The Big Mac Index (the economic BMI) is your quick thumb-suck measure of just how healthy (or unhealthy) a currency is looking. Basically, it makes the assumption that Big Macs should cost roughly the same everywhere – and where there are differences, that’s indicative of a currency’s relative strength or weakness.
The problem, of course, as with any rule of thumb, is that it ignores things like:
- Different demands for Big Macs
- Different supplies of ingredients
- Different costs of living caused by trade walls and immigration barriers
Essentially, there are structural reasons why things cost less in developing countries and more in developed ones. I wrote about it in an older post: Why Bus Drivers In Sweden Earn More Than Bus Drivers In India.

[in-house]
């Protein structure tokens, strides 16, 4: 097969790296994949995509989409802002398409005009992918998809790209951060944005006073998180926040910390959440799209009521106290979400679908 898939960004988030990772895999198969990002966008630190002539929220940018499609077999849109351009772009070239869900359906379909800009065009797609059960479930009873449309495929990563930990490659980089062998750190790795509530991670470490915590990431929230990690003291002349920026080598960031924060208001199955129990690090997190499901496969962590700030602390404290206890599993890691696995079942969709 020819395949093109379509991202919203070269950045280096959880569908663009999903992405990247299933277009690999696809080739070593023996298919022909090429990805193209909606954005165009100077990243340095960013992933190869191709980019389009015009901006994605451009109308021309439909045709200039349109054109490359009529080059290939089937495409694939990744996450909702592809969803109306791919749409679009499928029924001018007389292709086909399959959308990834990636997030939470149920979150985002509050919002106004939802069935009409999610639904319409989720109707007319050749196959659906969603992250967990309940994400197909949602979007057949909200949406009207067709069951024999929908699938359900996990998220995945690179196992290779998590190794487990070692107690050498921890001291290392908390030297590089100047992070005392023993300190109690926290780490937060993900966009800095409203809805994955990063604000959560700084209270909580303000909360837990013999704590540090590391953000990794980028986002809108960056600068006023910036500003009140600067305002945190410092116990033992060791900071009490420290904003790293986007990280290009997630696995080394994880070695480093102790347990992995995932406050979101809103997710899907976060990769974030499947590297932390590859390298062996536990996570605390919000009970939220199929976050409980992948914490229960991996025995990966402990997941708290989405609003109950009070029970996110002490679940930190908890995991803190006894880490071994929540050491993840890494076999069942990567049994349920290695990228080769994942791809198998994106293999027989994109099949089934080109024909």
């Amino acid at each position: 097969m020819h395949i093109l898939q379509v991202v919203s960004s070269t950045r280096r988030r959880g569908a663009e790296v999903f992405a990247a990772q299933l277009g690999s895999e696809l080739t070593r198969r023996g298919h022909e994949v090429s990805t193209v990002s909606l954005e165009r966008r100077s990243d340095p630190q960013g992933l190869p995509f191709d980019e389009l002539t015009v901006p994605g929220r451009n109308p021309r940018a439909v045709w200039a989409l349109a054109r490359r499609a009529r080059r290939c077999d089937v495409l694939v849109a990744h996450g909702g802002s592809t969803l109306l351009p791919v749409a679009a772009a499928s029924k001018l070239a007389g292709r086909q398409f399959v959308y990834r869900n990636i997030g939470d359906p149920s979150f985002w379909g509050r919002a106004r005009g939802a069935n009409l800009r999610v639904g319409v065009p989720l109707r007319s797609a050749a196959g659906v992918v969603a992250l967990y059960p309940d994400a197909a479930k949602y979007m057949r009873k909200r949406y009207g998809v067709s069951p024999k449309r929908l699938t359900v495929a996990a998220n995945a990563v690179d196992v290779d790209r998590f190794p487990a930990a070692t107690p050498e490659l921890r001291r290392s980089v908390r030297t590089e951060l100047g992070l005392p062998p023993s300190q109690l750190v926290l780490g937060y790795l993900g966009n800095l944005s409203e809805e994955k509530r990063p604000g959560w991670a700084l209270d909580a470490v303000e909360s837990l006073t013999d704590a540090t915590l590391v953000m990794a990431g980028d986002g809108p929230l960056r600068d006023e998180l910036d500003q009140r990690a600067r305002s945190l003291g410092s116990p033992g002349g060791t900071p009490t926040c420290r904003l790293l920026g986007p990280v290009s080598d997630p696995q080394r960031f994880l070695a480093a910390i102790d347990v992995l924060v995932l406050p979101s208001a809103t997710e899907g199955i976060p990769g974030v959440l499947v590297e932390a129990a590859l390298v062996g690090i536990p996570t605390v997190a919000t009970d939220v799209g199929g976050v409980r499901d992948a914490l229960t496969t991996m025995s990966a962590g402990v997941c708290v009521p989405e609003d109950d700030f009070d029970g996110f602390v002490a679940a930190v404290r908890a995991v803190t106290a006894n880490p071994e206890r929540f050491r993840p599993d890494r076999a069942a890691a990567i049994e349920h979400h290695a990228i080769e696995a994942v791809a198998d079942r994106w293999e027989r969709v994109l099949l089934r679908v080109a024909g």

But then the Economist (who prepares the index) went ahead and adjusted for different costs of labour. So there are now there are two varieties of index.
Here’s an Infographic Introduction
Which just about covers it.
Here are the updated Raw and Adjusted Indices for July 2016
The Raw Index:
The Adjusted Index:
And South Africa?
The South Africa specific raw numbers:
The South Africa specific adjusted ones:
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